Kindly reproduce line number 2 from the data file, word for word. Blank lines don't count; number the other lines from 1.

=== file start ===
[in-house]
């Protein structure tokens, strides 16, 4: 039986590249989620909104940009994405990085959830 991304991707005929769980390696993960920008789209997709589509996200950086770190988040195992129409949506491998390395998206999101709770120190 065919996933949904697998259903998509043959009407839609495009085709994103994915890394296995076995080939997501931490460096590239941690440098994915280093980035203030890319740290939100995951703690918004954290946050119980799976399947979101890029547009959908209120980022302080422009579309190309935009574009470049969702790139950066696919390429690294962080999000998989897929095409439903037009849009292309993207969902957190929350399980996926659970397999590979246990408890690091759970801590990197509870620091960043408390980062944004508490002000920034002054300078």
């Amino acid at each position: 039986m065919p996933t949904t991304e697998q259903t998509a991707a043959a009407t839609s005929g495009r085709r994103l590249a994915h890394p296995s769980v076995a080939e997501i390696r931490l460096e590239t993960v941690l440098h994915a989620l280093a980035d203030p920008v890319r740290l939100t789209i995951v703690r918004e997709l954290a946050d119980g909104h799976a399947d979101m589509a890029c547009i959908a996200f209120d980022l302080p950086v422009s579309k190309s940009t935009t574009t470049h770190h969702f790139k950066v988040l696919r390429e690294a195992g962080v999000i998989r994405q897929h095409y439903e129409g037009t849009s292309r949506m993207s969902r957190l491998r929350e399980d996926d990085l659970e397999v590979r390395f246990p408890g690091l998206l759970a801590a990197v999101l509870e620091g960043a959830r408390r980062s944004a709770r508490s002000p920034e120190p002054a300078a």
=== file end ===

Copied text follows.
């Protein structure tokens, strides 16, 4: 039986590249989620909104940009994405990085959830 991304991707005929769980390696993960920008789209997709589509996200950086770190988040195992129409949506491998390395998206999101709770120190 065919996933949904697998259903998509043959009407839609495009085709994103994915890394296995076995080939997501931490460096590239941690440098994915280093980035203030890319740290939100995951703690918004954290946050119980799976399947979101890029547009959908209120980022302080422009579309190309935009574009470049969702790139950066696919390429690294962080999000998989897929095409439903037009849009292309993207969902957190929350399980996926659970397999590979246990408890690091759970801590990197509870620091960043408390980062944004508490002000920034002054300078």